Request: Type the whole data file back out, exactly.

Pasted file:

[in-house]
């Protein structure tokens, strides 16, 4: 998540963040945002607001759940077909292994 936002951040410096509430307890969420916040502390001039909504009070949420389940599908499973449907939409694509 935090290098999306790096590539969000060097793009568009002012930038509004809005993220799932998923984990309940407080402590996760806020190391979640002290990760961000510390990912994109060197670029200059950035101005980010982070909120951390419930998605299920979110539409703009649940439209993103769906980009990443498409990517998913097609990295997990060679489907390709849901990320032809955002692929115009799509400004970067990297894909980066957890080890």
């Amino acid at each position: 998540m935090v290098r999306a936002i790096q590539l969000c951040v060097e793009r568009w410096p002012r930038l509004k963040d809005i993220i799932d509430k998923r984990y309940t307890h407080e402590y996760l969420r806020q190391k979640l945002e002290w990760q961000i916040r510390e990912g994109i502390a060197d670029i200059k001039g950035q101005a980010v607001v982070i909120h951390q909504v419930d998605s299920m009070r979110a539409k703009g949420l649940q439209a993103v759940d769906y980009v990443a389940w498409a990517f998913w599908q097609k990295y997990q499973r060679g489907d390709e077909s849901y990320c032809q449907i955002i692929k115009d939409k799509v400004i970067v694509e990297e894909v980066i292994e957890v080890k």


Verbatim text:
[in-house]
């Protein structure tokens, strides 16, 4: 998540963040945002607001759940077909292994 936002951040410096509430307890969420916040502390001039909504009070949420389940599908499973449907939409694509 935090290098999306790096590539969000060097793009568009002012930038509004809005993220799932998923984990309940407080402590996760806020190391979640002290990760961000510390990912994109060197670029200059950035101005980010982070909120951390419930998605299920979110539409703009649940439209993103769906980009990443498409990517998913097609990295997990060679489907390709849901990320032809955002692929115009799509400004970067990297894909980066957890080890």
């Amino acid at each position: 998540m935090v290098r999306a936002i790096q590539l969000c951040v060097e793009r568009w410096p002012r930038l509004k963040d809005i993220i799932d509430k998923r984990y309940t307890h407080e402590y996760l969420r806020q190391k979640l945002e002290w990760q961000i916040r510390e990912g994109i502390a060197d670029i200059k001039g950035q101005a980010v607001v982070i909120h951390q909504v419930d998605s299920m009070r979110a539409k703009g949420l649940q439209a993103v759940d769906y980009v990443a389940w498409a990517f998913w599908q097609k990295y997990q499973r060679g489907d390709e077909s849901y990320c032809q449907i955002i692929k115009d939409k799509v400004i970067v694509e990297e894909v980066i292994e957890v080890k």